Wren is impulsive, curious, and always in trouble. Can her flaws become her greatest asset?
Wren Sterling has a problem. She knows she’s super smart and a good friend, but no matter how hard she tries, she can’t shake her reputation as a troublemaker. It feels like the only people who believe in her are her three best friends in the Renegade Girls Tinkering Club. She’d hoped middle school would be different, but when her inability to control her temper causes an accident, even her beloved STEM Club is no longer a safe haven.
She has to find a way to fix it. When her idea to start a business inventing and selling spy gadgets succeeds, it looks like she’s finally done something right! But then the Club is accused of a crime. Can they use their own gadgets, and a little bit of trouble to solve the mystery? If they can find the real culprit, Wren may just discover she has a bright future after all. If they can’t, she could lose her best friends forever.
“It’s The Babysitter’s Club meets MacGyver!”
Build your own SPY GADGETS! Instructions included in this charming story about friendship, middle school, and the Engineering Design Process for kids ages 8-12.
Technically it was Wren’s Greenhouse, hidden behind her family's small home in the middle of San Francisco, but all the Renegades felt at home there. In the Greenhouse, they didn't have to worry about other people's rules and opinions. Or try to be boring or be like everyone else. The Greenhouse was their safe space. They could just be themselves. Wren's parents let them use it as their workshop and clubhouse as long as her little sister, Trixie, could be part of the club.
When they'd formed the Renegade Girls Tinkering Club, the Greenhouse had been abandoned and filled with broken pots and spiderwebs. It was small and dirty, but had everything they needed. A door hidden like a secret behind an overgrown wisteria vine. A back wall with shelves from floor to ceiling, and excellent light from a front wall made entirely of glass. A small but sturdy potting table sat against the windows. It was pleasant and warm, with one electrical outlet and a small work sink. They loved it from the first time they saw it.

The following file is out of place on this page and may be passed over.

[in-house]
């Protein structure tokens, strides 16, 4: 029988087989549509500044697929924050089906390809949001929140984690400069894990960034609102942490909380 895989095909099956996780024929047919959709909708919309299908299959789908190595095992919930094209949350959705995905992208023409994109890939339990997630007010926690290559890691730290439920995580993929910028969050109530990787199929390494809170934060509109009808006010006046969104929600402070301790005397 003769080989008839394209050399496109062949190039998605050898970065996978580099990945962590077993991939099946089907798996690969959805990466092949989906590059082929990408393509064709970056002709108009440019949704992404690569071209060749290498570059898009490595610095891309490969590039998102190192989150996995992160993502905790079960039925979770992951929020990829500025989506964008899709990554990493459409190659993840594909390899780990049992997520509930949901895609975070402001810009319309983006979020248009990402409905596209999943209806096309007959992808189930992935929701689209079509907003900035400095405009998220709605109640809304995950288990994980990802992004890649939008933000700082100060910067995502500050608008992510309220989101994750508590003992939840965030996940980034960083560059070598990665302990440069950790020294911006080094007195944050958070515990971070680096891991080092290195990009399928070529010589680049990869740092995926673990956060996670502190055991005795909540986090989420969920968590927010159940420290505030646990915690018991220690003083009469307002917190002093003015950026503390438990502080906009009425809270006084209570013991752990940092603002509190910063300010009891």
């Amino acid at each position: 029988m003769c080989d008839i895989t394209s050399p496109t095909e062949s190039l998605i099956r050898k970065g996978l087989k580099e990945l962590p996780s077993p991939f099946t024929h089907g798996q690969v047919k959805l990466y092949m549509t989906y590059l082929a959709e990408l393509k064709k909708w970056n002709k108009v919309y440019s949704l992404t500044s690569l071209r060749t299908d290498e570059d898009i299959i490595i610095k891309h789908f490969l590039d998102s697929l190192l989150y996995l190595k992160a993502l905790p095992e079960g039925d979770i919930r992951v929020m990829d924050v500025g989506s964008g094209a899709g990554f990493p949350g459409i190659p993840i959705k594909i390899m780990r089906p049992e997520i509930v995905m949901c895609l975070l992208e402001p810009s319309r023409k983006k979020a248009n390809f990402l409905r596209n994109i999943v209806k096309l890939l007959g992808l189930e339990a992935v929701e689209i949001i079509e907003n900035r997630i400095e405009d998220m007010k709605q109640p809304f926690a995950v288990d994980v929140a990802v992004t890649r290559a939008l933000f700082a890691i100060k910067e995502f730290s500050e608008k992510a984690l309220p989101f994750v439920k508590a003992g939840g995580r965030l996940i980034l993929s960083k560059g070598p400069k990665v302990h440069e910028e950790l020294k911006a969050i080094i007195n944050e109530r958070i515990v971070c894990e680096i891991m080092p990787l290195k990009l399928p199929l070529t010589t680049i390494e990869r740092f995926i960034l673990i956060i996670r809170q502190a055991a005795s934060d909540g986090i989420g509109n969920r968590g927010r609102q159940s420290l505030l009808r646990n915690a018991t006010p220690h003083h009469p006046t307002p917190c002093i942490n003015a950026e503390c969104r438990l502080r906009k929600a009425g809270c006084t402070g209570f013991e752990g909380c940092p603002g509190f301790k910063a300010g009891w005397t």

Amber, Kammie, Ivy, Wren, and even Trixie had worked tirelessly last summer, cleaning and gathering assorted leftovers, recyclables, and a mishmash of bins to put them in. They categorized and labelled, collected cardboard by cutting down shipping boxes, and saved empty toilet paper rolls from the trash. They snuck random scissors from kitchen drawers, ribbons, buttons, anything that looked useful or had an interesting shape. Amber had borrowed a folding card table from her garage, and Kammie brought in some stools her parents were getting rid of. Wren found an old glue gun, and they had even managed to find an unused sewing machine. The first purchase with their club dues had been copies of the side gate key, so everyone could head directly into the backyard when they came over.
Amber rocketed through that side gate, clutching a cardboard box protectively to her chest with her delicate arms. Beneath a spring green sundress her feet, in their pristine white flats, skipped quickly and skillfully over the ground. The September afternoon sun lit up her auburn hair like a fiery halo.
In 1996, Terri left Colorado, where she grew up, and headed even more West until she couldn’t get any West-er. Landing in San Francisco, her career spanned more than a decade in 3D character animation for video games, films, television shows, and even a comic book (but mostly video games.) Her work encompassed character animation, art direction, and story development before she had children and, imagining a better world for them, co-founded the Renegade Girls Tinkering Club with her friend Vicky in 2015. Since then she’s created over a dozen curricula and assisted in creating half a dozen more, encompassing more than 230 individual projects.
She lives in San Francisco with 2 rowdy children and a fabulous, brilliant husband who brings her tea every night.
International Giveaway: The Renegade Girls Tinkering Club Trilogy (Digital)
My thoughts: I wish the Renegade Girls Tinkering Club had been around when I was a kid, I liked all the science-y stuff they did, building cool gadgets and learning about circuits and things. My dad’s an engineer and I got quite into that side of science at school.
The book is a lot of fun and there are illustrated guides to building your own cool spy gadgets, and templates to download on the website. There’s also a mystery to solve and one very smart little sister too.
I felt sorry for Wren, it can be really hard when your brain works differently from other people and I didn’t like maths lessons either. But she has great friends and I’m glad she and Amber patched things up, those years just before your teens can be tough and good friends are worth hanging onto as you get older.
*I was kindly gifted a copy of this book in exchange for taking part in the blog tour but all opinions remain my own.